Well, this is unhelpful: an ex-Labor minister urging a new Coalition government to get tougher on workplace relations. Speaking at an energy conference in Perth today, Martin Ferguson pushed
Tony Abbott to go further than his "modest" proposed reforms:
"We must get serious about closing the competitive gap that has opened up between Australia and our rivals. A workplace relations system that drives investment to other countries is in nobody's interest -- certainly not those union members and their families who will be bargaining themselves out of a future."
Of course, Ferguson would say that -- he now sits on an advisory board to APPEA ("the voice of Australia's oil and gas industry") and was speaking in that capacity today. Perhaps Labor could have pushed its former resources and energy minister to uphold the spirit of the ministerial code of conduct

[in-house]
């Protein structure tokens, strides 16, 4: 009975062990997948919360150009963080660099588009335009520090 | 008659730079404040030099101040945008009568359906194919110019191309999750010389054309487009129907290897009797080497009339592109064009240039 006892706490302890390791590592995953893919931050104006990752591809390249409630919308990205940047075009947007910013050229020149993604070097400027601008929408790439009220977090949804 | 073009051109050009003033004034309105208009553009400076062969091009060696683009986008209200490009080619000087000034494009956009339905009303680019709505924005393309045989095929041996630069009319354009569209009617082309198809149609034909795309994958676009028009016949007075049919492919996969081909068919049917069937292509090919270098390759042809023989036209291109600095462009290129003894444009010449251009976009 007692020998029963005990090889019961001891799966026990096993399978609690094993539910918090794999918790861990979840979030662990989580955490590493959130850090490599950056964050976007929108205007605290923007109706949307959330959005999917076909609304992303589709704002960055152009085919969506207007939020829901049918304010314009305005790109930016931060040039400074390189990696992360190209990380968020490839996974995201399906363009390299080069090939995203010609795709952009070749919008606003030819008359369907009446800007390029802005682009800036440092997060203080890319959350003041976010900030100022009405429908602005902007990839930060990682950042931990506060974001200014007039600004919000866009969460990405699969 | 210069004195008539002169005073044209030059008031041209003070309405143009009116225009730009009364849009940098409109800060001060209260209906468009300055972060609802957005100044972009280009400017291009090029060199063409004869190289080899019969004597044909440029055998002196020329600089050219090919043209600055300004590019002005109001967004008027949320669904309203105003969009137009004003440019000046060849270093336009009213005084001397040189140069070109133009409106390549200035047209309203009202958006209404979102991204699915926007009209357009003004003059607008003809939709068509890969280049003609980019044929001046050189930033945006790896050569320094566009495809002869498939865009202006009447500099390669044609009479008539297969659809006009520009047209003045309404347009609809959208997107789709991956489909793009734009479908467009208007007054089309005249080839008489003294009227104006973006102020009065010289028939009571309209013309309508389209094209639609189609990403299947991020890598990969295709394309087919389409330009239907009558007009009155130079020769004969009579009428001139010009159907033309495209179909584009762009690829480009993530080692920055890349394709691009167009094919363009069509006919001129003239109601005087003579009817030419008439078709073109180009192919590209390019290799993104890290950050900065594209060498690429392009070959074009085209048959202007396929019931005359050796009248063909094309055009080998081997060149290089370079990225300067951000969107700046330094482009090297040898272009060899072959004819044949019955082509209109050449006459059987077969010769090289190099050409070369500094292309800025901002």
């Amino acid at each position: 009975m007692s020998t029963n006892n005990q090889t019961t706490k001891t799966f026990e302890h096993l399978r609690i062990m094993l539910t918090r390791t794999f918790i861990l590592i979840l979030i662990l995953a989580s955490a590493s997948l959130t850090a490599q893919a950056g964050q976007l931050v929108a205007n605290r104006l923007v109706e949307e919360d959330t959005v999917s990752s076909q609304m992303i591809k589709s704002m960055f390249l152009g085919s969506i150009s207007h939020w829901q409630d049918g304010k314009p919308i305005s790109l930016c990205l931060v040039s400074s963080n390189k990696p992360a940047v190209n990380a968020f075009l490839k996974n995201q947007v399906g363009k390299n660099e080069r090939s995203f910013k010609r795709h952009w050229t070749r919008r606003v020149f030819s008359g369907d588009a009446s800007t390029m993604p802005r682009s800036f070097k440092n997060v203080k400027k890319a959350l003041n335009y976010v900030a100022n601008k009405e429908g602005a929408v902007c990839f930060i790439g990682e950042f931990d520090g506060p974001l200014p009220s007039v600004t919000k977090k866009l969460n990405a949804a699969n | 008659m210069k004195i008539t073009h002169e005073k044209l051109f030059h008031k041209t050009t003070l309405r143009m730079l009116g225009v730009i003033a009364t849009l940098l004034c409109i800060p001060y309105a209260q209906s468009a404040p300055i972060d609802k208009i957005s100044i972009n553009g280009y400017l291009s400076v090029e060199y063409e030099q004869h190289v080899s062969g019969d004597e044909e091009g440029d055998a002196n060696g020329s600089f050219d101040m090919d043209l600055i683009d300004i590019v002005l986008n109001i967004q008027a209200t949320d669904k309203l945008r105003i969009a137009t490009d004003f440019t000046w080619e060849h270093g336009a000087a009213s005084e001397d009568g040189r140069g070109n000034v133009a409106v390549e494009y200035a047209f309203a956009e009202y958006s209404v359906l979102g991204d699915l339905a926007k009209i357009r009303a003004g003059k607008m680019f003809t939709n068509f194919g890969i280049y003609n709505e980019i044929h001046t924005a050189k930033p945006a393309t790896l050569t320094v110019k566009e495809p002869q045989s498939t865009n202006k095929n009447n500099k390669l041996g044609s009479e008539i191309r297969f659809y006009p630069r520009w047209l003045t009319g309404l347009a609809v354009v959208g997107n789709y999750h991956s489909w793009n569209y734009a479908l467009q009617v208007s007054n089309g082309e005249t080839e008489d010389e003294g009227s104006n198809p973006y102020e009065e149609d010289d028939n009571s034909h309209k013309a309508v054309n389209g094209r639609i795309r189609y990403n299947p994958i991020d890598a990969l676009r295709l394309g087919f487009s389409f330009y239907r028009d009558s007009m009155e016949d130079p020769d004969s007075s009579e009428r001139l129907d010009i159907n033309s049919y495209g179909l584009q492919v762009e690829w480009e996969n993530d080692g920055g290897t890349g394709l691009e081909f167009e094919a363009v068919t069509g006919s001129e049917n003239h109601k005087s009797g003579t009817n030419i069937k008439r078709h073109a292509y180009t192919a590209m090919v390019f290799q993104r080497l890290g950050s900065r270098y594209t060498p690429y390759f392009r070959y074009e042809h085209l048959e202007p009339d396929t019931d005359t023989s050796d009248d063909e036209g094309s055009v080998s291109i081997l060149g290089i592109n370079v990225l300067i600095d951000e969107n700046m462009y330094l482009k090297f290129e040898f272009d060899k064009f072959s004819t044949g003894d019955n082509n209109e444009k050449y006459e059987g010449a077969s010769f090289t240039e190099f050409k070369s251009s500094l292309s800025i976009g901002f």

, which states:
"Ministers are required to undertake that, for an eighteen month period after ceasing to be a Minister, they will not lobby, advocate or have business meetings with members of the government, parliament, public service or defence force on any matters on which they have had official dealings as Minister in their last eighteen months in office. Ministers are also required to undertake that, on leaving office, they will not take personal advantage of information to which they have had access as a Minister, where that information is not generally available to the public."
If Ferguson didn't have his plum new job to spout industry lines on industrial relations, Bill Shorten could have avoided the embarrassment.